"The country is pretty unified behind the idea that President Obama
found the right words, the right tone at the right time," ABC's George
Stephanopoulos announced Monday night in touting how a new ABC
News/Washington Post poll found "78 percent approve of how he handled"
the Tucson shooting, in contrast to Sarah Palin, "not so much, only 30
percent approve of her response."
When Stephanopoulos noted "the support for stricter gun control has dropped over the last few years," anchor Diane Sawyer expressed astonishment: "Stricter has dropped?" Instead of detailing that trend, Stephanopoulos concentrated on some specific policies with overwhelming support.
The ABC duo ignored how their poll advanced a false media narrative in asking: "As you may know, a gunman shot a U.S. Congress member and 18 other people in Arizona late last week. Is it your impression that the political discourse in this country did or did not contribute to this incident?" [PDF rundown  of the poll]
By 54 to 40 percent respondents rejected the media-fueled proposition - maybe why Stephanopoulos skipped it - but the ideological split illustrated how the media line last week matched liberal thinking. ABC News polling chief Gary Langer explained in an ABCNews.com summary  of the survey:
[O]n the Tucson incident itself, 59 percent of liberals and 51 percent of Democrats think the tone of political discourse played some role; 28 percent of conservatives and 27 percent of Republicans agree.
Langer also outlined the falling support for gun control not explored
Fifty-two percent of Americans in this survey favor stricter gun control laws in general; 45 percent are opposed. That fairly close division is a shift from before fall 2008. In 2006 and 2007 alike, for instance, 61 percent supported stricter gun control. The decrease in support may have been associated with the impending election of a Democratic president and Congress.
The 9-point drop in support for gun control from 2007 to now is mirrored in views specifically on banning semi-automatic handguns, which automatically re-load each time the trigger is squeezed. Fifty-five percent supported banning such weapons then, compared with 48 percent now. Likewise, there has been a 7-point decline in support for banning the sale of handguns overall, from 38 percent in 2007 to 31 percent now.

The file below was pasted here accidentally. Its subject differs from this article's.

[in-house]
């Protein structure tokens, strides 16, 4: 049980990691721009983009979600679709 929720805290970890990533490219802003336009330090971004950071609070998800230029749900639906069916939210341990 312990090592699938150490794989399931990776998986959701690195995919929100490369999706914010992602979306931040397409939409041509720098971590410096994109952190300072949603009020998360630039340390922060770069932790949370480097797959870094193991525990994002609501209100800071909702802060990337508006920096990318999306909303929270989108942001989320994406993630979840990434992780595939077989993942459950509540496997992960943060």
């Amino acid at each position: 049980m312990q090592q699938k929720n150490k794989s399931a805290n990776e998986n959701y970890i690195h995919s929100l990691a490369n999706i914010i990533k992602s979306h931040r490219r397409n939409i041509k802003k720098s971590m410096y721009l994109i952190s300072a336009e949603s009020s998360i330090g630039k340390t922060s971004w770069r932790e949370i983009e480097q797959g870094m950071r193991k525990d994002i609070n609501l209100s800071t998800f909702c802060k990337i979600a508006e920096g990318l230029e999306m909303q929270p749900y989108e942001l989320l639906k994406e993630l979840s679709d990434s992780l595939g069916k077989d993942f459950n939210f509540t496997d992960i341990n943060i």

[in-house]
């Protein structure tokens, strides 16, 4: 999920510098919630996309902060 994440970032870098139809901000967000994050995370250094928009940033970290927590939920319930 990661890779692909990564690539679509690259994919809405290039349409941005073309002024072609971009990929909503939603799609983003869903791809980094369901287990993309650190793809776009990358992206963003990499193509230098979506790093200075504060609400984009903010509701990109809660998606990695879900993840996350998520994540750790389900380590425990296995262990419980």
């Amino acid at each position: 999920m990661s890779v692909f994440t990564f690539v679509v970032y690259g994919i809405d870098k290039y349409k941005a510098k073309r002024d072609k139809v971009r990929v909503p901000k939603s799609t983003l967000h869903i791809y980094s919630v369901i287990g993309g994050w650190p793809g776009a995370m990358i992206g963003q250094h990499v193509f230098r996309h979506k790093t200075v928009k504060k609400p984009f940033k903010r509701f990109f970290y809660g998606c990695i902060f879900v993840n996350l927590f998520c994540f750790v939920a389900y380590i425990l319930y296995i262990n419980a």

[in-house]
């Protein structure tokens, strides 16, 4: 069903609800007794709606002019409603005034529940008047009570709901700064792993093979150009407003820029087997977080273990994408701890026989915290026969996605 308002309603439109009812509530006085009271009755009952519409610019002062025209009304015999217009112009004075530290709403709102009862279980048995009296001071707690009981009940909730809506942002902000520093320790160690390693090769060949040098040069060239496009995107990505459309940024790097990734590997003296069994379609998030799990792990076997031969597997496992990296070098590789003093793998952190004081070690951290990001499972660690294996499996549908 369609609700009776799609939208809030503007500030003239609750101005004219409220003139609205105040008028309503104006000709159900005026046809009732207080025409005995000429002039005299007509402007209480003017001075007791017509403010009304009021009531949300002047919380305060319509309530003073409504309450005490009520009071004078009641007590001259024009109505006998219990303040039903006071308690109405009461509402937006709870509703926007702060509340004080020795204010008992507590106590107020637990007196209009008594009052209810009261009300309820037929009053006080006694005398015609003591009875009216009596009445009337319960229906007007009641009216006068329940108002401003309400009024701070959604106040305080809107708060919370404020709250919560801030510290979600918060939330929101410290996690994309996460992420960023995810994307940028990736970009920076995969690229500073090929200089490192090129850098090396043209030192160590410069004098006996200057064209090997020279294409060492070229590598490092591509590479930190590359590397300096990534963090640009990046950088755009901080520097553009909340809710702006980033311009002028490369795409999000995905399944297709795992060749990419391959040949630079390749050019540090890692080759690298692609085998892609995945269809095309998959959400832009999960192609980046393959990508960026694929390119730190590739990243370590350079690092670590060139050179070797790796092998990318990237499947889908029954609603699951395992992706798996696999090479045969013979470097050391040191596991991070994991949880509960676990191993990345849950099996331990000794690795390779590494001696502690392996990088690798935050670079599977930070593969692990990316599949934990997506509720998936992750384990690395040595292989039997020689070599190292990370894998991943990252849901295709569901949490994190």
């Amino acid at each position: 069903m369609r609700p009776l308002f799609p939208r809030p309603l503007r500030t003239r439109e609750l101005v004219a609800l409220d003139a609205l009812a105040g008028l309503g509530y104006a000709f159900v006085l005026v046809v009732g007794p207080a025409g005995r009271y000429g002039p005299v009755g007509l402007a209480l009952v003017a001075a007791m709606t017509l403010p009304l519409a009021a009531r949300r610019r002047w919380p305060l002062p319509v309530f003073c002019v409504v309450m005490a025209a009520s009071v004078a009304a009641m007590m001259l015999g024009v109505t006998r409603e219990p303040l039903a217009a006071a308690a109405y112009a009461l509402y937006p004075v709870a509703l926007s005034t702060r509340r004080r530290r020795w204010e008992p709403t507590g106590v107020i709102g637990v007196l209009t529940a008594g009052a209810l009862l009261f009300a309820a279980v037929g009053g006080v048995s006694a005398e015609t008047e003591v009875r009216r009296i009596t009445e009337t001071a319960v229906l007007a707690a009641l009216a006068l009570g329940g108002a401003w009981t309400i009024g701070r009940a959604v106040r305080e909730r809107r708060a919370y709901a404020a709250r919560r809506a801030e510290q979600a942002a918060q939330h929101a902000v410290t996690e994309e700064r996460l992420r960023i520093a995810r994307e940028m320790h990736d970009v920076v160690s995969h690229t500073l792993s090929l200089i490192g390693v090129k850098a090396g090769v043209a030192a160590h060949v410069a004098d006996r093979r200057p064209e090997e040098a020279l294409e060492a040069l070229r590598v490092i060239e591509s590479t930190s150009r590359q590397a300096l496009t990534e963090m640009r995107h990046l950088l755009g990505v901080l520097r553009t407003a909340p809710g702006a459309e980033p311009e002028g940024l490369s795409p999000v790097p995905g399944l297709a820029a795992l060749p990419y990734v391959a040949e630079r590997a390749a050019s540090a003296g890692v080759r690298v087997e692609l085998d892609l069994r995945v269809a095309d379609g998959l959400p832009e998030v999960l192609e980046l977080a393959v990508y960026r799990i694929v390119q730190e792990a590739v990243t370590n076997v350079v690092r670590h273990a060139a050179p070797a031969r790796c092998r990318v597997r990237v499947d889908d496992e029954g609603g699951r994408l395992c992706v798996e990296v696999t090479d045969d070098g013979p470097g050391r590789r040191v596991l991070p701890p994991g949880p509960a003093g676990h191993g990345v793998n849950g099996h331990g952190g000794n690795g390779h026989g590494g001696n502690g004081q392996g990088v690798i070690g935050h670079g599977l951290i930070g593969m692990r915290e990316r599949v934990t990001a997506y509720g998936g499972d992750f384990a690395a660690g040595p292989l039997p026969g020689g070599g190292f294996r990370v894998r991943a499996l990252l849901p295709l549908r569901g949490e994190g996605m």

From the Monday, January 17 ABC World News:
DIANE SAWYER: Also tonight, a first look at our new ABC News poll taken in the wake of the Tucson shootings. For all the talk about political division, some headlines tonight in this poll from George Stephanopoulos. What is it, George?
GEORGE STEPHANOPOULOS: Well, the country is pretty unified behind the idea that President Obama found the right words, the right tone at the right time. 78 percent approve of how he handled this, the highest of any issue in his presidency. Sarah Palin, not so much, only 30 percent approve of her response. The press gets a medium grade [53%], a majority, just barely a majority now, support the way the press covered this whole tragedy.
SAWYER: And are people adamant about a change in tone in Washington?
STEPHANOPOULOS: Well, they think the current tone is horrible. 82 percent say the current tone of the political debate is negative, but they are somewhat optimistic, a majority now optimistic the Republicans and Democrats will find a way to work together in the new year.
SAWYER: So sending a signal and a little optimistic it'll be heard. Any changes on the issue of gun control, so much debated.
STEPHANOPOULOS: Actually, the support for stricter gun control has dropped over the last few years.
SAWYER: Stricter has dropped?
STEPHANOPOULOS: With a couple of exceptions. A majority now support, 57 percent, support banning those high-capacity clips like Loughner used and a full 83 percent, 83 percent want more funding for these gun registries to make sure that we can track people with mental illness so they can't buy guns.
SAWYER: So very concrete wishes for Congress. We'll see if Congress acts. Thank you, George Stephanopoulos.
- Brent Baker is Vice President for Research and Publications at the Media Research Center. Click here  to follow him on Twitter.